2. Due diligence reviews- A typical due diligence involves a bunch of lawyers going through a bulk of documents (hard copy or in an e-room) searching for real estate issues, complex litigation issues, dates, contract clauses, intellectual property etc. AI uses tools to simplify this task to a certain number of people and to specific hours/minutes to complete it. It helps in finding specific legal concepts and generating automated reports on it.
3. Prepare contracts. The “Holy Grail” for in-house lawyers who draft contracts is the ability to create and use a standard/template agreement, i.e., one that has standard terms and conditions and requires (or allows) limited changes/customization. Standard contracts are huge time-savers and allow the company to have a consistent set of agreements. There are AI tools that can create contracts, using whatever set of parameters the legal department feels important.
4. Legal spend/Legal operations analysis- There is a wealth of information in the e-billing system but, unfortunately, many in-house lawyers are not good at extracting the information in a useful manner. AI is solving that problem, providing the capability to analyze what work was done, how it aligns with other work done by that firm, how the work/efficiency compares with work provided by other firms engaged by the company, and how the work/efficiency compares to the market generally.
5. Legal research- More often than not, in-house lawyers either shortchange the research process because they don’t want to spend the time or money to do a complete job or pay a law firm to have a first- or second-year lawyer flail away on the question. AI will allow them to ask legal questions in plain language and get an answer back – an answer that includes researching regulations, caselaw, secondary sources and more.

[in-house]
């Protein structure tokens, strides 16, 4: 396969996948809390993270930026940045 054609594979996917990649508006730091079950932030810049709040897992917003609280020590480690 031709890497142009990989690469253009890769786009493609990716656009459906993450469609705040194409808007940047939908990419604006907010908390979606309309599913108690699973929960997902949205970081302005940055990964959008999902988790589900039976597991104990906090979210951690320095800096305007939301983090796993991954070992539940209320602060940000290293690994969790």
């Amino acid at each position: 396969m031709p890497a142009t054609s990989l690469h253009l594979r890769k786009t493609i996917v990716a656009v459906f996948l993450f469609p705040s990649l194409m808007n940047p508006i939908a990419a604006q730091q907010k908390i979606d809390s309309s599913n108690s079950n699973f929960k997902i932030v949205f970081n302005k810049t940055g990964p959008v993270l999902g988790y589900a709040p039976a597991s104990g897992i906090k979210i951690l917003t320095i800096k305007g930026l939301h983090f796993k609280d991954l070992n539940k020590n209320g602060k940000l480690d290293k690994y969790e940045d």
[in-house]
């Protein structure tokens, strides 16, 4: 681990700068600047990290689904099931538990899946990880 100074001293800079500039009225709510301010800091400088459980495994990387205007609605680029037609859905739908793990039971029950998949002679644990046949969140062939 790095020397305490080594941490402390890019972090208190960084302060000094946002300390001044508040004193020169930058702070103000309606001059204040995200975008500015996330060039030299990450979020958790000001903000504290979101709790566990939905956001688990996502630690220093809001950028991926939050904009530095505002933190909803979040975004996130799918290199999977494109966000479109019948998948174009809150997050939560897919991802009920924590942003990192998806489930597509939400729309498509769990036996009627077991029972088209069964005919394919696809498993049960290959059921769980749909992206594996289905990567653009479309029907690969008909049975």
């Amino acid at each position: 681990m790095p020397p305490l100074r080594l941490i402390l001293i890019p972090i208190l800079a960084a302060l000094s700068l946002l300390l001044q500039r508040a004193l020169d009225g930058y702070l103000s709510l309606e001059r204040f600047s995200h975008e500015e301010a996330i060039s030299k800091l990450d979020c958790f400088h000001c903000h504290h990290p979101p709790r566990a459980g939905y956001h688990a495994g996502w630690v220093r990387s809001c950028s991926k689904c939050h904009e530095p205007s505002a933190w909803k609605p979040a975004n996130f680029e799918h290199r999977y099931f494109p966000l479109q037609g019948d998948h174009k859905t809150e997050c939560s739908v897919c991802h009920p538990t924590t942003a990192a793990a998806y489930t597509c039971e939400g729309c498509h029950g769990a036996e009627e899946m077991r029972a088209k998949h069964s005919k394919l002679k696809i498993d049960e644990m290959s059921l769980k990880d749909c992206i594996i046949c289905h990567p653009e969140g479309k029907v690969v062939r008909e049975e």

Perceived Adoption hurdles
Top cited concern with adopting AI came down to cost. Several attorneys described that budget constraints are not allowing for the purchase of AI technology.
Also, people, especially lawyers, fear change. The hardest part will be shifting people from their tradition workstyles to new technology as their reluctance to change is tied to concerns over technological expertise.
In-house attorneys must ensure that the potential hurdles — from cost and reliability to lawyers’ hesitancy to be early adopters, and they should not keep them from realizing the potential of AI to transform legal departments by enabling them to reduce costs, develop business strategy, minimize contract risks, and deliver better legal services. Indeed, the future is now and the benefits of AI in a legal department are many.
To use the tagline of AI prediction firm, Premonition, “those lawyers not adopting legal technology could ultimately miss out on “a very, very unfair advantage”.
 “Artificial Intelligence (AI) in Law Departments: Opportunities,” LinkedIn® Pulse, posted October 5, 2016 (Peter Krakaur)
 Ready or Not: Artificial Intelligence and Corporate Legal Departments", corporate counsel believe they are tech savvy but acknowledge that their comfort level and confidence with technology have limitations, specifically around artificial intelligence (AI).